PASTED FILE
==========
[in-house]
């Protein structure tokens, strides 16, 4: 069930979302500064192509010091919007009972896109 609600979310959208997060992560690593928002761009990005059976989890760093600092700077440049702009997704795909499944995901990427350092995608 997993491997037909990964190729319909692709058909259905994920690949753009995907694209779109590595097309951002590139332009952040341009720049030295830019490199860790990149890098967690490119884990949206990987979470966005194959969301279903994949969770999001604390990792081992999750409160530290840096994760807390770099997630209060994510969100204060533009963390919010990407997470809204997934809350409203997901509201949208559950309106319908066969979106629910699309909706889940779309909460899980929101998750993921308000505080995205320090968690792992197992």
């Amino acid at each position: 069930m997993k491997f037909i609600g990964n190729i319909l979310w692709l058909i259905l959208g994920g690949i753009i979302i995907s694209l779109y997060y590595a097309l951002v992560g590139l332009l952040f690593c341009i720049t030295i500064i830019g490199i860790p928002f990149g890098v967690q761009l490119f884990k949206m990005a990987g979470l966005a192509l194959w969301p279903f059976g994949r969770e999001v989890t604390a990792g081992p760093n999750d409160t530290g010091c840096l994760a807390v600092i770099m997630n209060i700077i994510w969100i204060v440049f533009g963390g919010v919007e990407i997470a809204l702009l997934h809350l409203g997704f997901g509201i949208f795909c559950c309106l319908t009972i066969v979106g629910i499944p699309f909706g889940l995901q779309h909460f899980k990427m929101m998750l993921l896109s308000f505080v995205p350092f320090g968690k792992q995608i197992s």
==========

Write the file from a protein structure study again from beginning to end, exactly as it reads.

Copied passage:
[in-house]
């Protein structure tokens, strides 16, 4: 069930979302500064192509010091919007009972896109 609600979310959208997060992560690593928002761009990005059976989890760093600092700077440049702009997704795909499944995901990427350092995608 997993491997037909990964190729319909692709058909259905994920690949753009995907694209779109590595097309951002590139332009952040341009720049030295830019490199860790990149890098967690490119884990949206990987979470966005194959969301279903994949969770999001604390990792081992999750409160530290840096994760807390770099997630209060994510969100204060533009963390919010990407997470809204997934809350409203997901509201949208559950309106319908066969979106629910699309909706889940779309909460899980929101998750993921308000505080995205320090968690792992197992």
């Amino acid at each position: 069930m997993k491997f037909i609600g990964n190729i319909l979310w692709l058909i259905l959208g994920g690949i753009i979302i995907s694209l779109y997060y590595a097309l951002v992560g590139l332009l952040f690593c341009i720049t030295i500064i830019g490199i860790p928002f990149g890098v967690q761009l490119f884990k949206m990005a990987g979470l966005a192509l194959w969301p279903f059976g994949r969770e999001v989890t604390a990792g081992p760093n999750d409160t530290g010091c840096l994760a807390v600092i770099m997630n209060i700077i994510w969100i204060v440049f533009g963390g919010v919007e990407i997470a809204l702009l997934h809350l409203g997704f997901g509201i949208f795909c559950c309106l319908t009972i066969v979106g629910i499944p699309f909706g889940l995901q779309h909460f899980k990427m929101m998750l993921l896109s308000f505080v995205p350092f320090g968690k792992q995608i197992s």